Tuesday, March 23, 2010

[Baybayin] Calatagan Pot Inscription

The above image is of a Philippine pot, created around 1300 A.D. It's not Baybayin, but it's close. Note that it doesn't use Kavi's word construction rules (in particular, it doesn't use its vowel-cancellation method). Several characters are the same as Baybayin. But today I noticed something else.

Today, I noticed that the Kavi letter "A" appears to be there. Check out the side-by-side comparison I made last post. Compare the Kavi "A" with characters 1-4, 3-1, and 5-7. Yes, I know, 3-1 and 5-7 have kudlits. And yet the similarity is tantalizing.

So, completely guessing here, the letters appear to be:

3: I?-NU-MA-NI-*1-YA-YA
5: BA-*1-HA-DA-KI-NA-U?


  1. There are a few grains of salt to take when thinking about the Calatagan pot. For one, the only date it can be traced to with any certainty is the early 1960s. That is when it was offered for sale to archaeologists excavating an area whose artifacts gave indications of dating to 1300. That doesn't mean the pot itself even came from the area or that it dates from the same time as the actual artifacts found on the site: Ramon Guillermo in his recent paper attempting to decipher the script cites a 1993 attempt at Accelerated Mass Spectroscopy Analysis dating that put the inside of the pot around 2000 BCE and the outside at around 6000 BCE.

    Another weird thing about the pot is the mixture of different styles and orientations of script. Many of the characters are dead ringers for Doctrina Christiana letters but some are oriented so they are recognizable looking toward the rim and others are only recognizable the other way round, looking down from above. Actually, congratulations to you for recognising ‹d› and ‹w› among others! I have been continually amazed that others, including Juan Francisco, never took a clue from the apparent "upside down ‹m›" that there might be other upside down letters...

    Some of the letters can be interpreted one way seen from the side and the other way from above, for example 6-6 and 4-1 can be interpreted as ‹g› from the side but as possible copies of Mangyan ‹pu› from above. Depending on which way you look, 3-6 and 3-7 can be interpreted either as ‹y› or a rare variant of ‹g› we see in the Doctrina that is a plausible origin for the recorded Kapampangan forms. 4-7 could be an example of one of the variants of ‹a› we see in handwriting, with an apostrophe- or '7'-like tick placed on top of the left branch or down inside the cup after the main body is drawn. 5-2, 4-4 and 3-5 are also plausibly copies of the same kinds of ‹a› variants seen from above, with a squiggle in place of the separate added stroke on the top left. And 5-3 is only plausibly related to ‹h›, but is written backwards... And the vowel marks, at least if seen from the side, are open to the right rather than to the left: for ‹i›, that isn't too much of a problem because in older Indic scripts it was a near circle above the consonant letter, and open on the bottom. It could plausibly have rotated in either direction, but in the oldest authenticated Baybayin writing samples we have, it is always open to the left, not to the right: it took on the same shape as the ‹u› mark below a consonant. The thing about the ‹u› is that in ALL Indic scripts, it is ALWAYS open only to the left: open to the right, it stands for a long ‹uu› vowel, something that does not exist as a phoneme in any Philippine language to my knowledge.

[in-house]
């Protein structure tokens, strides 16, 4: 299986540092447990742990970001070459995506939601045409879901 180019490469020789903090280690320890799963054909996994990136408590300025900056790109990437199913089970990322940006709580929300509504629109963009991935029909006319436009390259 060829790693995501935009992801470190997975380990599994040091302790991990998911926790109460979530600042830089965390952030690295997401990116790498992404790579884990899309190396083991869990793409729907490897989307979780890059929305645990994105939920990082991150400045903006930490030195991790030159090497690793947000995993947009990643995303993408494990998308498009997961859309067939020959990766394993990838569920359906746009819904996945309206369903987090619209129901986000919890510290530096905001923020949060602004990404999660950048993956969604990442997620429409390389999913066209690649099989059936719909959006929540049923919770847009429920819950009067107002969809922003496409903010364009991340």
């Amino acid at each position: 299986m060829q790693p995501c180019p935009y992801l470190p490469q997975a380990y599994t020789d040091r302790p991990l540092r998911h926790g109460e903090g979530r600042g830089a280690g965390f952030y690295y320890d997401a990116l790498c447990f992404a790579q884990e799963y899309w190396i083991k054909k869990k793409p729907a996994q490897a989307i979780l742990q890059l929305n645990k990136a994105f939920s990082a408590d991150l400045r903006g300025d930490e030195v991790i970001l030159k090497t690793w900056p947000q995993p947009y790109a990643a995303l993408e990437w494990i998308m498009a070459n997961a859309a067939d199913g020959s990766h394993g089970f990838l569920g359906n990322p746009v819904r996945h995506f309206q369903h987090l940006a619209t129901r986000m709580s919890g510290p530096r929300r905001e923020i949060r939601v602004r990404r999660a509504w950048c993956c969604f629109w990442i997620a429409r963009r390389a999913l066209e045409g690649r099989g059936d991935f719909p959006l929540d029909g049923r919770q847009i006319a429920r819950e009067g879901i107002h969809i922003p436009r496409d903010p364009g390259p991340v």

And then some letters are completely different, not curvilinear but angular and made with completely straight lines. It is bizarre for a script to include two kinds of letters like this: normally if a curvilinear script has angular letters, they are just crosses or simple parallel straight dashes, just like in Tagbanuwa or Bugis.

    The whole effect is one of a pottery equivalent of those kidnappers' messages made from cutout letters from different sources. Maybe it was someone having fun or deliberately putting together some kind of code, which is not impossible since there are other examples of code scripts from the archipelago. However, my impression, especially with the mess around the beginning and end of the inscription, is that is as likely as anything else a forgery by someone using a grab-bag of "ancient characters" they drew from a number of publications widely available by the 1950s: the Doctrina Christiana, Villamor's facsimiles of two land deeds plus signatures, Gardner and Maliwanag's publications about Mangyan and Tagbanuwa scripts, Santamaria's "El 'Baybayin' en el archivo de Santo Tomas"...

    Cynical view perhaps, but there is just too much in this object that rings my skepticism bells.

  2. I understand where you're coming from, and admit that I'm both a rank amateur and a newcomer when it comes to Brahmic scripts in general, much less southeastern asian ones. I've worked over the Wikipedia entry on Baybayin -- at your suggestion I believe -- and one of the things I did was to entirely remove the reference to the Calatagan pot.

    So, while your conclusion may be cynical, your reasons for skepticism are not.